PEERS® is one of the few programmes that has a strong evidence-base for developing social understanding and interactions. It is commonly used for young people with attention-deficit, social anxiety, social communication difficulties and autism spectrum conditions. PEERS® has been disseminated successfully to over 40 countries worldwide and Lucy is a certified provider of the programme.
The sessions rest on the basic principle that any complex skill requires instruction and lots of practice, with targeted feedback. Without feedback, it is very easy to end up rehearsing errors rather than skills that work.
The PEERS® Programme emphasises live practice, with continual close guidance from our Speech & Language Therapist and Behavioural Therapist. We help parents to provide effective support for developing social skills outside of sessions to ensure necessary generalisation and transfer of skills.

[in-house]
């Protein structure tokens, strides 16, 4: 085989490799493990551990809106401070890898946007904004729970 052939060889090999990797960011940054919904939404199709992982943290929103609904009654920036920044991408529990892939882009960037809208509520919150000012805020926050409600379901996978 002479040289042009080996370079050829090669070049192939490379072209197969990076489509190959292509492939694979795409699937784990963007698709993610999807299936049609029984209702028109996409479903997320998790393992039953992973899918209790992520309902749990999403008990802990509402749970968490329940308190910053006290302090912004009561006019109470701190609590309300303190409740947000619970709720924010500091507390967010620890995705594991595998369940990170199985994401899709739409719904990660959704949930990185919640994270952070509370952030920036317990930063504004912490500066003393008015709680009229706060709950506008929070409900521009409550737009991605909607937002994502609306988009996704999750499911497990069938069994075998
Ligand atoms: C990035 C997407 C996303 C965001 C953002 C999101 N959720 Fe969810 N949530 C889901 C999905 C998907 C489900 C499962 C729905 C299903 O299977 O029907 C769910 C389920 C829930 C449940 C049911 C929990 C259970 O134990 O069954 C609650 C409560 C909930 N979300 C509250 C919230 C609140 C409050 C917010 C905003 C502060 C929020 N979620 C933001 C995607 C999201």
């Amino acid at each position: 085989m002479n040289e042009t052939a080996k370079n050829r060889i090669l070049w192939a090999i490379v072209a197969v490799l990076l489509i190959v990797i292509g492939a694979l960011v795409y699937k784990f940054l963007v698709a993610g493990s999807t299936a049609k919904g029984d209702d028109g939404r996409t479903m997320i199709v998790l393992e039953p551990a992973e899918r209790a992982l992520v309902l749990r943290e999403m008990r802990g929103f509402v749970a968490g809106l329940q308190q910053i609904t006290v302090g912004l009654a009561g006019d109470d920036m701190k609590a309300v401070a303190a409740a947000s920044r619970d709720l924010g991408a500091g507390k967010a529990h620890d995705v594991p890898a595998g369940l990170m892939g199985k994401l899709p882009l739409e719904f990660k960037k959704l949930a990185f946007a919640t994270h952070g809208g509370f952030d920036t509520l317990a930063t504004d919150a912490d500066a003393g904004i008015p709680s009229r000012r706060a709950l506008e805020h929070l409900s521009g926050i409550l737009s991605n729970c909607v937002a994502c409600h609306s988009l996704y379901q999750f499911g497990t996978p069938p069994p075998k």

The programmes use interactive and didactic instruction, plus behavioural rehearsals to promote targeted social skills, together with video demonstrations. A parent is required to support their child though attending a parallel parents group.
  • PEERS® for Children and Adolescents: This is a 12-week evidence-based social skills intervention for motivated children and adolescents who are interested in learning ways to help them make and keep friends. We divide the age range into age groups (aged 7 to 8, 9 to 11 and 15 to 18).
  • PEERS® for Young Adults: This is a 16-week evidence-based social skills intervention for motivated young adults (18 years and above) who are interested in learning ways to help them make and keep friends, and to develop intimate relationships.

Upcoming Groups:

PEERS® for Children
(ages 9-11)

Starting September 2022 - sessions after school on Fridays

PEERS® for Older Teens
(ages 15-18)

Starting September 2022 - sessions after school on Fridays

PEERS® for Younger Children
(ages 7-8)

Starting March 2023 - sessions immediately after school on Fridays

PEERS® for Young Teens
(ages 12-14)

Starting March 2023 - sessions immediately after school on Fridays